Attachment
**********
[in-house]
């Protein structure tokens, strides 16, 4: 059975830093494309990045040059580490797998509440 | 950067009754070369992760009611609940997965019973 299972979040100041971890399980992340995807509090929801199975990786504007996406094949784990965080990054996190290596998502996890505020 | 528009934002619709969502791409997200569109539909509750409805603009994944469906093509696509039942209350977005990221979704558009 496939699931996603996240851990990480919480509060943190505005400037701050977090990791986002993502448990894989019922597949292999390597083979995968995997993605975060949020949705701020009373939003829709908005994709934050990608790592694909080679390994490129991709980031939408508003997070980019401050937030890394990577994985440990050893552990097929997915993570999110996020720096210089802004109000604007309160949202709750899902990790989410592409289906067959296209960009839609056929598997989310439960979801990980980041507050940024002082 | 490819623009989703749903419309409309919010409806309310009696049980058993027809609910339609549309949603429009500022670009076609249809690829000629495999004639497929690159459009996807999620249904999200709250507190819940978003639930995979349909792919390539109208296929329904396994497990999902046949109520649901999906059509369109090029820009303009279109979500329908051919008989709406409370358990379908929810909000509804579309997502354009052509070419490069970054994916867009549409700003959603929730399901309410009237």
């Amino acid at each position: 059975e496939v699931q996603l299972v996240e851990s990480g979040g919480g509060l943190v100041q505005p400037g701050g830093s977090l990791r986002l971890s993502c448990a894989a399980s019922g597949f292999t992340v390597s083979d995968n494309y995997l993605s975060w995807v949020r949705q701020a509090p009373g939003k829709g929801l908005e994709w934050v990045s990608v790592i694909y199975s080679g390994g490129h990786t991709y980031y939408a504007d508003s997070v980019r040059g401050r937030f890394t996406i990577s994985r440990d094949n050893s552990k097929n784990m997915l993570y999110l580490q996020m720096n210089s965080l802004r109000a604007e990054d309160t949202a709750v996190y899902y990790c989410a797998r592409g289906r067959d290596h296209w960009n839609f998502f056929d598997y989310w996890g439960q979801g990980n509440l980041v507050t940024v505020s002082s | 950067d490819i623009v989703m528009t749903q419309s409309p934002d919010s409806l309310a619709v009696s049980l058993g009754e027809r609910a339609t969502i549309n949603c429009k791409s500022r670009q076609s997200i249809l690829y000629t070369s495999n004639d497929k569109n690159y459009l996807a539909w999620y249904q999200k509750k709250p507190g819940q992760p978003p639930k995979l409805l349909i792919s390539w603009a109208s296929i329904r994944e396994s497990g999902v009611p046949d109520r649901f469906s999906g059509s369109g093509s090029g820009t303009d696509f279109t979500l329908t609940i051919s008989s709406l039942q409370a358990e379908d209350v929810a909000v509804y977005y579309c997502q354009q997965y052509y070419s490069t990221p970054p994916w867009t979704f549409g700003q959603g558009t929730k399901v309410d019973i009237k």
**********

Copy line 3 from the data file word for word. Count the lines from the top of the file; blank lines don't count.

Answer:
């Amino acid at each position: 059975e496939v699931q996603l299972v996240e851990s990480g979040g919480g509060l943190v100041q505005p400037g701050g830093s977090l990791r986002l971890s993502c448990a894989a399980s019922g597949f292999t992340v390597s083979d995968n494309y995997l993605s975060w995807v949020r949705q701020a509090p009373g939003k829709g929801l908005e994709w934050v990045s990608v790592i694909y199975s080679g390994g490129h990786t991709y980031y939408a504007d508003s997070v980019r040059g401050r937030f890394t996406i990577s994985r440990d094949n050893s552990k097929n784990m997915l993570y999110l580490q996020m720096n210089s965080l802004r109000a604007e990054d309160t949202a709750v996190y899902y990790c989410a797998r592409g289906r067959d290596h296209w960009n839609f998502f056929d598997y989310w996890g439960q979801g990980n509440l980041v507050t940024v505020s002082s | 950067d490819i623009v989703m528009t749903q419309s409309p934002d919010s409806l309310a619709v009696s049980l058993g009754e027809r609910a339609t969502i549309n949603c429009k791409s500022r670009q076609s997200i249809l690829y000629t070369s495999n004639d497929k569109n690159y459009l996807a539909w999620y249904q999200k509750k709250p507190g819940q992760p978003p639930k995979l409805l349909i792919s390539w603009a109208s296929i329904r994944e396994s497990g999902v009611p046949d109520r649901f469906s999906g059509s369109g093509s090029g820009t303009d696509f279109t979500l329908t609940i051919s008989s709406l039942q409370a358990e379908d209350v929810a909000v509804y977005y579309c997502q354009q997965y052509y070419s490069t990221p970054p994916w867009t979704f549409g700003q959603g558009t929730k399901v309410d019973i009237k």